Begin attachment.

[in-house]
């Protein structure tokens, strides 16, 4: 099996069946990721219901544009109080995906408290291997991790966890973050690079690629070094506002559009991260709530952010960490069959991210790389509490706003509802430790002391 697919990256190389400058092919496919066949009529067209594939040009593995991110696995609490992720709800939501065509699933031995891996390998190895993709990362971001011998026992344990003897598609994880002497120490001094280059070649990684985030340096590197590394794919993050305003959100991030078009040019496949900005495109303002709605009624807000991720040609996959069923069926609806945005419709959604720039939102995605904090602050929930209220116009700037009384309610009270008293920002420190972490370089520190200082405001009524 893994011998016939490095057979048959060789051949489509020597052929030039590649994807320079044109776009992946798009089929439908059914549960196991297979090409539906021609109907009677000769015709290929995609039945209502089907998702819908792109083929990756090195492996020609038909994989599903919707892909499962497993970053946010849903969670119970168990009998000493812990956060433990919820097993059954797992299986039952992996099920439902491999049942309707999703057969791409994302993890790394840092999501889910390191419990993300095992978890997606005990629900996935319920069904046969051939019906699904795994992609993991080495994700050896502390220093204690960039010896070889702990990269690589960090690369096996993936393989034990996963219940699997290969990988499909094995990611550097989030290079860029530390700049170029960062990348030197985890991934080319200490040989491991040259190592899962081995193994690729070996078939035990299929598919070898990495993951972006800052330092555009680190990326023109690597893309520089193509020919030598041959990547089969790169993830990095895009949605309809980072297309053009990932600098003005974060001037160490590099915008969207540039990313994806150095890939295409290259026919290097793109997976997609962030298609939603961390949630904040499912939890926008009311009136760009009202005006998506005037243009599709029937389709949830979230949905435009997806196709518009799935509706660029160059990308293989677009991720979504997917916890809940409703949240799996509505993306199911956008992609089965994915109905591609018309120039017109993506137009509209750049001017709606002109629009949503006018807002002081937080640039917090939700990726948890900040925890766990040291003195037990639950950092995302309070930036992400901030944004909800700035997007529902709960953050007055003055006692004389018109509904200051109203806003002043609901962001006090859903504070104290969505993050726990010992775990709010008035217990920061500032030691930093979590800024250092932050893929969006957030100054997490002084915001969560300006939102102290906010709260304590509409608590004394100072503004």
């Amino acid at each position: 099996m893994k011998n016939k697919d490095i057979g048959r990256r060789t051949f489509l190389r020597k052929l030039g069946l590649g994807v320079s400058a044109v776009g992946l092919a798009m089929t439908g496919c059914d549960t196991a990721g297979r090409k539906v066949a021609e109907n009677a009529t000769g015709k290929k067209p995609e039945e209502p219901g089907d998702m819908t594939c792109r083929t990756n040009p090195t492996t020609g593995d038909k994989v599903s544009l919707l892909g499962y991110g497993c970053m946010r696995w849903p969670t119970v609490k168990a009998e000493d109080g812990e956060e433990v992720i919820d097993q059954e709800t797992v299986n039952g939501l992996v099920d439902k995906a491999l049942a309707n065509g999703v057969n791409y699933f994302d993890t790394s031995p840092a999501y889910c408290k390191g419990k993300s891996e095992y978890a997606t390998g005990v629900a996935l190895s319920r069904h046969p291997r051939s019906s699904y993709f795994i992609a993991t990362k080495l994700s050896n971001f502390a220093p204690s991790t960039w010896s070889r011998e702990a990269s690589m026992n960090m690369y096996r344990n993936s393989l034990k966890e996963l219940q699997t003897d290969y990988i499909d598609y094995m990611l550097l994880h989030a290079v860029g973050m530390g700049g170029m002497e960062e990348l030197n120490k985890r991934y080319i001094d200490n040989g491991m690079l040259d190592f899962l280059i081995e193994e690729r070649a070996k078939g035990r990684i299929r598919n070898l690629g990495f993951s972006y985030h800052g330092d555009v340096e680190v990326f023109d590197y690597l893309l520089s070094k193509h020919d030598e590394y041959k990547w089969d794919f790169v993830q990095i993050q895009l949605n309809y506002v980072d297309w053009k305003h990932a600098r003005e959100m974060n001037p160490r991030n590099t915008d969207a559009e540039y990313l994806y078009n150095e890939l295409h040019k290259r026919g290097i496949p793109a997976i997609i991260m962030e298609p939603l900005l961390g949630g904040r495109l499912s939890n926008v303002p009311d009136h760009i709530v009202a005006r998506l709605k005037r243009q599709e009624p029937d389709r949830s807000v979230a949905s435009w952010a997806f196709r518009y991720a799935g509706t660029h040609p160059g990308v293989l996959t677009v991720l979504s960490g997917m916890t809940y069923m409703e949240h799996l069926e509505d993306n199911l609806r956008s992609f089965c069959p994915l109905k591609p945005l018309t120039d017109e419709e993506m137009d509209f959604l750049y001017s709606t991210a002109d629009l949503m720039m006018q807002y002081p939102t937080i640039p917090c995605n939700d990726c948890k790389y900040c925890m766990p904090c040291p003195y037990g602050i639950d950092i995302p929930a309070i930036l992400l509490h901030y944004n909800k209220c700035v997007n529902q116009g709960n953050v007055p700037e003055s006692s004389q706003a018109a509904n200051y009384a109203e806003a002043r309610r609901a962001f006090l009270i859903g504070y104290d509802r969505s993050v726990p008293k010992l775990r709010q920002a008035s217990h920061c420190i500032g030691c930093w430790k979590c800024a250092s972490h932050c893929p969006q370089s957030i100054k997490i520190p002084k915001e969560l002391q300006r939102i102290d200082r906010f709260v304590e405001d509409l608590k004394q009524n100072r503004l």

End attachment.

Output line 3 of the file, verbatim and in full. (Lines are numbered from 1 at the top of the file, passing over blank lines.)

């Amino acid at each position: 099996m893994k011998n016939k697919d490095i057979g048959r990256r060789t051949f489509l190389r020597k052929l030039g069946l590649g994807v320079s400058a044109v776009g992946l092919a798009m089929t439908g496919c059914d549960t196991a990721g297979r090409k539906v066949a021609e109907n009677a009529t000769g015709k290929k067209p995609e039945e209502p219901g089907d998702m819908t594939c792109r083929t990756n040009p090195t492996t020609g593995d038909k994989v599903s544009l919707l892909g499962y991110g497993c970053m946010r696995w849903p969670t119970v609490k168990a009998e000493d109080g812990e956060e433990v992720i919820d097993q059954e709800t797992v299986n039952g939501l992996v099920d439902k995906a491999l049942a309707n065509g999703v057969n791409y699933f994302d993890t790394s031995p840092a999501y889910c408290k390191g419990k993300s891996e095992y978890a997606t390998g005990v629900a996935l190895s319920r069904h046969p291997r051939s019906s699904y993709f795994i992609a993991t990362k080495l994700s050896n971001f502390a220093p204690s991790t960039w010896s070889r011998e702990a990269s690589m026992n960090m690369y096996r344990n993936s393989l034990k966890e996963l219940q699997t003897d290969y990988i499909d598609y094995m990611l550097l994880h989030a290079v860029g973050m530390g700049g170029m002497e960062e990348l030197n120490k985890r991934y080319i001094d200490n040989g491991m690079l040259d190592f899962l280059i081995e193994e690729r070649a070996k078939g035990r990684i299929r598919n070898l690629g990495f993951s972006y985030h800052g330092d555009v340096e680190v990326f023109d590197y690597l893309l520089s070094k193509h020919d030598e590394y041959k990547w089969d794919f790169v993830q990095i993050q895009l949605n309809y506002v980072d297309w053009k305003h990932a600098r003005e959100m974060n001037p160490r991030n590099t915008d969207a559009e540039y990313l994806y078009n150095e890939l295409h040019k290259r026919g290097i496949p793109a997976i997609i991260m962030e298609p939603l900005l961390g949630g904040r495109l499912s939890n926008v303002p009311d009136h760009i709530v009202a005006r998506l709605k005037r243009q599709e009624p029937d389709r949830s807000v979230a949905s435009w952010a997806f196709r518009y991720a799935g509706t660029h040609p160059g990308v293989l996959t677009v991720l979504s960490g997917m916890t809940y069923m409703e949240h799996l069926e509505d993306n199911l609806r956008s992609f089965c069959p994915l109905k591609p945005l018309t120039d017109e419709e993506m137009d509209f959604l750049y001017s709606t991210a002109d629009l949503m720039m006018q807002y002081p939102t937080i640039p917090c995605n939700d990726c948890k790389y900040c925890m766990p904090c040291p003195y037990g602050i639950d950092i995302p929930a309070i930036l992400l509490h901030y944004n909800k209220c700035v997007n529902q116009g709960n953050v007055p700037e003055s006692s004389q706003a018109a509904n200051y009384a109203e806003a002043r309610r609901a962001f006090l009270i859903g504070y104290d509802r969505s993050v726990p008293k010992l775990r709010q920002a008035s217990h920061c420190i500032g030691c930093w430790k979590c800024a250092s972490h932050c893929p969006q370089s957030i100054k997490i520190p002084k915001e969560l002391q300006r939102i102290d200082r906010f709260v304590e405001d509409l608590k004394q009524n100072r503004l």